Once you have your paint color decided, mix 2 cups of water with 1/4 cup paint in your zip top bag. Remember if you have more than one color you’re mixing that you will need to have a TOTAL of 1/4 cup of paint. If you’re mixing equal parts, that’s easy enough, but if you aren’t it can get a bit tricky.
To mix it, just pour the water and paint into the bag and zip it shut. Remember to leave some air so the mixture has space to move. You may need to rub on the bag a little to get any paint that stuck to the plastic.
Once your paint and water have mixed nicely, stand the bag back up and very carefully open it so you can add your yarn.
Close the bag back up and massage the paint into the yarn. Remember those ties we have on the yarn to discourage tangling? Do your best to slide them around just a little so the paint covers the space underneath the tie, otherwise you’ll have a white stripe in your yarn. The more coated your yarn is with your paint/water mix the more color will be visible.
Once the yarn is coated to your satisfaction, remove the yarn from the bag (again, careful not to spill the excess water). Give it a little time hanging over the bag of paint mix so that all the excess mixture can run off to the point of just dripping. You do NOT want a paint stream through your work area. Acrylic paint sticks to just about everything! No joke.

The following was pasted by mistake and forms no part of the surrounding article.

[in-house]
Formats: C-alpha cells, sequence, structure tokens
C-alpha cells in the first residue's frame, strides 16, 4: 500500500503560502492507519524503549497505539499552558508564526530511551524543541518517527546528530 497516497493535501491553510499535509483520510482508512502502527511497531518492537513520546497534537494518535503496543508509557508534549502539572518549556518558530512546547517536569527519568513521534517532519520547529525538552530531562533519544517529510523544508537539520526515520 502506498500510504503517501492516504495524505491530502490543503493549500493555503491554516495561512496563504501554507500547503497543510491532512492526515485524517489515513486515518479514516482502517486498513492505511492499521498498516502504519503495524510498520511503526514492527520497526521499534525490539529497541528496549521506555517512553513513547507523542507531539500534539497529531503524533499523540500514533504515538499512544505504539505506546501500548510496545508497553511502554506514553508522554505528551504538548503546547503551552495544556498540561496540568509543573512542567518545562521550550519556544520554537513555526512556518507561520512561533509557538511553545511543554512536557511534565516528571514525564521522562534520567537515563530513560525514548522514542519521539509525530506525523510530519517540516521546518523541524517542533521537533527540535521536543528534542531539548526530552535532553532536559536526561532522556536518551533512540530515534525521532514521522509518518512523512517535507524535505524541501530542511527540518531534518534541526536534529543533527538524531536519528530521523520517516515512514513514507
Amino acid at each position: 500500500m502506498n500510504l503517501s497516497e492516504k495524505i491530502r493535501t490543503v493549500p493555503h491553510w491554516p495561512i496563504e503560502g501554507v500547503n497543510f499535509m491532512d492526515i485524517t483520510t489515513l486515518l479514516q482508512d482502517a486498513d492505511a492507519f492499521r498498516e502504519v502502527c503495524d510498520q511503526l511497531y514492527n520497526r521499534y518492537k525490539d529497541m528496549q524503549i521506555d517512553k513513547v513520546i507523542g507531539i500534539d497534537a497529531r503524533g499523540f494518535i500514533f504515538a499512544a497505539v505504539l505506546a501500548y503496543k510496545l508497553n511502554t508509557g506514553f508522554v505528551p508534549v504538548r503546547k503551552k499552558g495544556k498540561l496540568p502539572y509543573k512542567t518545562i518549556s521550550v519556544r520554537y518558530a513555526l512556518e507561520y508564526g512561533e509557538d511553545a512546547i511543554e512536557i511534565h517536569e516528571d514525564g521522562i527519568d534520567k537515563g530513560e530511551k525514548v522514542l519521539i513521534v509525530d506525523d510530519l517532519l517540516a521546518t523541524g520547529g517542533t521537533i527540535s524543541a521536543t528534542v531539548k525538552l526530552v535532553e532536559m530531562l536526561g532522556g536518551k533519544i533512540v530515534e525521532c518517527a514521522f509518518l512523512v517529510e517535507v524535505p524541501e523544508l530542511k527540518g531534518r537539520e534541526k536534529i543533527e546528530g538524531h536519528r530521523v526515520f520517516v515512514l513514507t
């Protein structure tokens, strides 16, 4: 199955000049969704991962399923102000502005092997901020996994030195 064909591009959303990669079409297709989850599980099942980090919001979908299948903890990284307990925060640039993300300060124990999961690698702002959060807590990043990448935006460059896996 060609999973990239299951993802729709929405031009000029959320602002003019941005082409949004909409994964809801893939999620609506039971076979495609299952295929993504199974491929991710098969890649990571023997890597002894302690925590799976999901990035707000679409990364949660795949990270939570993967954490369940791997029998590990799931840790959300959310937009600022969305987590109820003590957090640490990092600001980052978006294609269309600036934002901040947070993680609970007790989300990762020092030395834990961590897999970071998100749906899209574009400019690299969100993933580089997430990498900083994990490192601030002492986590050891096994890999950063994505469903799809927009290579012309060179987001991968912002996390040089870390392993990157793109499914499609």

When the yarn is ready to move, hang it dry in a safe location. This can be done on a drying rack, hanging dowel, or just using a regular clothes hanger. The best way to do this REALLY is to fold over seven or eight layers of paper towel and let the yarn drip straight onto the towels. I was stuck working in my kitchen, so to practice safety, I took a craft bowl and put a CLEAN zip top bag into the bowl. Then hung the yarn inside the new bag to drip.
Once the yarn is dry, it’s ready to ball up and use!
I do have a couple of notes that I would pull out of this process, so I’ll share those with you guys now:
- For the recipe listed here, the yarn is double the amount I actually used. I found that my yarn was very “crunchy” from the paint and I think it would have done better to have less paint for the amount of yarn I used.
- You can get a lighter color and less “crunchy” yarn by using less paint than called for here. The mix is really up to you, but the more paint you have the more “crunch” you’ll have to deal with. The upside of that is that you get darker colors
- This project can be done (following the same method) to make GLOW IN THE DARK yarn! I’m serious, this stuff actually works for that, just get the glow in the dark acrylic paint from you local mega-mart or craft store in the paint sections. This usually comes in the smaller bottles.
- To make a TRUE variegated yarn, you can mix up several bags of paint and dip different parts of the yarn into the mixtures. Using rubber bands or ties to hold your yarn together (tie dye style) will ensure that you get some white sections as well and help to keep colors separate.